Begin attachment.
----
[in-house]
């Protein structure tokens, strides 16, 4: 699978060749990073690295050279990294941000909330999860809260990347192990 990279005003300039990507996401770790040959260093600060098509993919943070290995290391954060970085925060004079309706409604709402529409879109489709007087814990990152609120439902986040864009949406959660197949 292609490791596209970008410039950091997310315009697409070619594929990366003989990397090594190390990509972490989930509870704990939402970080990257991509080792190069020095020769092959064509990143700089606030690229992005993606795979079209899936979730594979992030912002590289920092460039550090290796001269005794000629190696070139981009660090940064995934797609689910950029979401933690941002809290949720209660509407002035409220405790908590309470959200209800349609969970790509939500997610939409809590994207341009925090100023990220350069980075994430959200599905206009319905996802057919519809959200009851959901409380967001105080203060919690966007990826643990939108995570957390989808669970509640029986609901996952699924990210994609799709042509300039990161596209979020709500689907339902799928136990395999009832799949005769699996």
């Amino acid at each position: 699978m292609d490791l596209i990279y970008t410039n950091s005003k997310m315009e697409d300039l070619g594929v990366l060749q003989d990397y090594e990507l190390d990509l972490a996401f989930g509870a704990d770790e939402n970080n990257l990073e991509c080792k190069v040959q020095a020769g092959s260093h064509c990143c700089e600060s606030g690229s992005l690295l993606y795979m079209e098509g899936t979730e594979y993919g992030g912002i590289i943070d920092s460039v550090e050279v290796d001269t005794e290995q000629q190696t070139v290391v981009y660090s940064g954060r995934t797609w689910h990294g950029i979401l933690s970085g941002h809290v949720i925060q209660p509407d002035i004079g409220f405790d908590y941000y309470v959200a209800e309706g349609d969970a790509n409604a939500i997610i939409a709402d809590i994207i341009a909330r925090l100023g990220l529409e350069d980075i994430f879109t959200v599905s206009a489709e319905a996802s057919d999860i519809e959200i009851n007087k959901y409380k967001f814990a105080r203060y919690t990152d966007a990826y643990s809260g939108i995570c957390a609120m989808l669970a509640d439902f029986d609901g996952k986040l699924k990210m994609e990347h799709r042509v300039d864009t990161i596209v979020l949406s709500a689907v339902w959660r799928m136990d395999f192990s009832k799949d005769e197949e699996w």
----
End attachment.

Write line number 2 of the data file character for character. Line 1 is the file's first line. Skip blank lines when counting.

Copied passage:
């Protein structure tokens, strides 16, 4: 699978060749990073690295050279990294941000909330999860809260990347192990 990279005003300039990507996401770790040959260093600060098509993919943070290995290391954060970085925060004079309706409604709402529409879109489709007087814990990152609120439902986040864009949406959660197949 292609490791596209970008410039950091997310315009697409070619594929990366003989990397090594190390990509972490989930509870704990939402970080990257991509080792190069020095020769092959064509990143700089606030690229992005993606795979079209899936979730594979992030912002590289920092460039550090290796001269005794000629190696070139981009660090940064995934797609689910950029979401933690941002809290949720209660509407002035409220405790908590309470959200209800349609969970790509939500997610939409809590994207341009925090100023990220350069980075994430959200599905206009319905996802057919519809959200009851959901409380967001105080203060919690966007990826643990939108995570957390989808669970509640029986609901996952699924990210994609799709042509300039990161596209979020709500689907339902799928136990395999009832799949005769699996």